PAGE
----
I recently wrote about why it’s so important to be conscious of how you communicate information to your customers (see Customer confusion is costing service providers dearly).
In this post I’d like to tackle another of my bête noir’s of customer experience – the anonymous communication.
I cannot believe in this day and age, I have to point out that no-one likes anonymous. But to put this into context, fraudsters are better at personalising their communications to me than many large enterprises.
Why would I respond, or trust, any communication that doesn’t prove you know me?
Yet there are numerous examples of this floating around in our environment. Here are two that drive me mad.
- Companies that provide a generic address for correspondence rather than a personalised one.
- Letters that come from ‘the company’ rather than from a named individual.
It doesn’t matter what the purpose of the correspondence is, people like to talk to people and they want to know what that person’s name is. Many service providers have fixed this in their call centre scripts – expecting the CSR to introduce themselves to the caller – but not all. For those that haven’t already done this, consider the horrible imbalance in a conversation where the CSR knows the name and background of the caller but doesn’t introduce themselves.
I encounter the anonymous problem a lot when contacting companies’ press or analyst offices. Here is a contact address or number that’s aimed at a very small number of influential people that a company wants to talk to. Yet, many still provide an enquiries@ or press@ email address or a generic phone number. No person is named. Even if the enquiry is going to be fielded by a group of people, it’s still always better to give a human name. I just can’t be bothered to talk to any company that can’t be bothered to give me a more personalised contact. Now imagine how that multiplies up when you’re dealing with customers.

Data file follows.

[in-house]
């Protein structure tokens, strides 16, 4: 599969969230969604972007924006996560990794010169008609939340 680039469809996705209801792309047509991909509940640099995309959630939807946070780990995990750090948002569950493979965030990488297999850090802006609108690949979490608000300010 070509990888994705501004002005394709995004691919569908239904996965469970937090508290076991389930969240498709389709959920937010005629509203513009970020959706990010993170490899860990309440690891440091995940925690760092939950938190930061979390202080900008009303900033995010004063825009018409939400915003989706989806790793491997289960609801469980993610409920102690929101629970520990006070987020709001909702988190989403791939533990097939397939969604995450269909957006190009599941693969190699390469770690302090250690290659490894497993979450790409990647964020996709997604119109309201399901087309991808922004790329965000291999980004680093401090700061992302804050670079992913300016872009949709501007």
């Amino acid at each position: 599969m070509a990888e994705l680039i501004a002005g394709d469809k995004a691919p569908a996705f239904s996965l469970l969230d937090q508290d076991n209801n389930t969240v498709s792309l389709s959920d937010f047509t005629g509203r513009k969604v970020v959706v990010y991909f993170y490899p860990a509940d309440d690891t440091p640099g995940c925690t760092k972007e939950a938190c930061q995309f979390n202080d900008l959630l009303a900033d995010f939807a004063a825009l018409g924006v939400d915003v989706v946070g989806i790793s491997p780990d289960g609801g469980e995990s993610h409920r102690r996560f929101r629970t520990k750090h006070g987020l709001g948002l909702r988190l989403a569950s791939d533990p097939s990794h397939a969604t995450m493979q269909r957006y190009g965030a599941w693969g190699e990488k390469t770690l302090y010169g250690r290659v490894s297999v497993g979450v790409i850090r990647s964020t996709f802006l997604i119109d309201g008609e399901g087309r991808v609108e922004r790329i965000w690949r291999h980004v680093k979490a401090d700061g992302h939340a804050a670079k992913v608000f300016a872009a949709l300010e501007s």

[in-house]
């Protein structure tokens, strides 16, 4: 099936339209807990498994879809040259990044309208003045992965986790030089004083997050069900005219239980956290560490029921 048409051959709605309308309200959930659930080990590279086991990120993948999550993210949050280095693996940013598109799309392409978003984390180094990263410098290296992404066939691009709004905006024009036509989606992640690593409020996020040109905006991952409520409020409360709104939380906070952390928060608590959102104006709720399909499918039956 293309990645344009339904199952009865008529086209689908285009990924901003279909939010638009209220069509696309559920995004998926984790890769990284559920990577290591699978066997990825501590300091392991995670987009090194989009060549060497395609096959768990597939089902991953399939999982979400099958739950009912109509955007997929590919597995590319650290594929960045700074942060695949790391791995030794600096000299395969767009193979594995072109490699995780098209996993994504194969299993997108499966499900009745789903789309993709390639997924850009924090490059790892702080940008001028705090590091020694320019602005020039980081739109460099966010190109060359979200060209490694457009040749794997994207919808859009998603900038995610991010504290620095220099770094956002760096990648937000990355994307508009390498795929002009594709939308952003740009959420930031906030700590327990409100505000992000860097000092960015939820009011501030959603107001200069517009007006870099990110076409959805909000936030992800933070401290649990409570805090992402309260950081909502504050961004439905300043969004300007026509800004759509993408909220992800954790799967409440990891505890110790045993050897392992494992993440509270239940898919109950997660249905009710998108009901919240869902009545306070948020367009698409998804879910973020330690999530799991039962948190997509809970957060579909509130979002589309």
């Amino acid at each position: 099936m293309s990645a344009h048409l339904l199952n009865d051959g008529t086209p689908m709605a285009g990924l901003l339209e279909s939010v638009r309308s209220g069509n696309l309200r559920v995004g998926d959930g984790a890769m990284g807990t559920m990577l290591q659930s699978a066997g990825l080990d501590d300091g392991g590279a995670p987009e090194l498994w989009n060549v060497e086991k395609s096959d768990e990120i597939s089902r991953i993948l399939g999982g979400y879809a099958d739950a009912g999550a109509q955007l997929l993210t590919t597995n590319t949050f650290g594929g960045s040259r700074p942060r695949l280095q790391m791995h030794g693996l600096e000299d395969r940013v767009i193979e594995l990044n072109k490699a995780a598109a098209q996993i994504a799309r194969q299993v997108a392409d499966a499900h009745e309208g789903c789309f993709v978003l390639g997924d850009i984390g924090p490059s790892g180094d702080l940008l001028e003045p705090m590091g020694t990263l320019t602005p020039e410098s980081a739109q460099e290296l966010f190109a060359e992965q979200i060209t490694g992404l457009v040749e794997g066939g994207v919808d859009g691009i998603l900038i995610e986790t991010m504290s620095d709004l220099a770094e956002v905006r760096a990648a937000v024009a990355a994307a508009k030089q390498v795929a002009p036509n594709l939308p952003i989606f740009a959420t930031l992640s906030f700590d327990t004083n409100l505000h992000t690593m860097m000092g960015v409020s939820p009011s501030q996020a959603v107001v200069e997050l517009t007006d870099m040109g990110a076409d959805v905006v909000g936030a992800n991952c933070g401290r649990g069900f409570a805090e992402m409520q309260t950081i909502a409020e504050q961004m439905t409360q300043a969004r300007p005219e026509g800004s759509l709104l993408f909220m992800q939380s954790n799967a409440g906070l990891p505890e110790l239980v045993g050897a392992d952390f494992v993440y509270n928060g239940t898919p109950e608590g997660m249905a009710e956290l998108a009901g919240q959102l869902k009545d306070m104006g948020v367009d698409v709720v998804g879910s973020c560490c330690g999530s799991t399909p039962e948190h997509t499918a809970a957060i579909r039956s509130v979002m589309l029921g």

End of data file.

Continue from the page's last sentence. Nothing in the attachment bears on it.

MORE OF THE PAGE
One of the reasons people use instant messaging is that usually built into the interaction is the name of the person or AI dealing with the enquiry. I don’t care whether the real name of the person is Fred Smith, or not. It just makes it easier for me to say ‘Hi Fred’. It humanises the conversation. I’d prefer to be given the authentic name of the person, because that’s even better. But any name is better than no name.
Now consider this interaction I had with the NHS recently. They wrote me a letter that began ‘Dear Parent or Carer’. Not only did they not know my name, but they didn’t even know the relationship I had to my child. The letter was from a new organisation that is providing joined up healthcare to ensure children have had all their healthchecks, immunisations and provides easy access for parents to all the services that are there to support their child. They then asked me to provide all the basic data about my child (again), along with details of their health, family situation and ethnic origin. They finished the unsigned letter with ‘yours faithfully XX team’.
I rang the helpline number (to a generic NHS call centre) to find out what this was all about. The CSR said she didn’t know but would get someone to call me. Despite all the fuss about GDPR, they were expecting me to provide a huge range of personal details and then either mail it back to an unspecified person or, worse still, hand it back in to school. The woman who returned my call left me a message to say if I didn’t want to provide the details not to return the letter.
At the weekend I have a conversation with a friend where she told me how annoyed she gets at organisations ringing her and then saying – “we need to ask you some questions to identify you”. Her response – like many people’s – “you rang me, so you identify yourself first. I’m not giving out personal details to someone I don’t know”.
This is the sort of anonymous craziness and poor ID management that infests large organisations. It ranges from irritating, to experience disrupting to downright dangerous. As much as we like to talk about personalisation, digitalisation, customer centric experiences, cyber security and data protection many organisations fail at the first hurdles by not identifying themselves.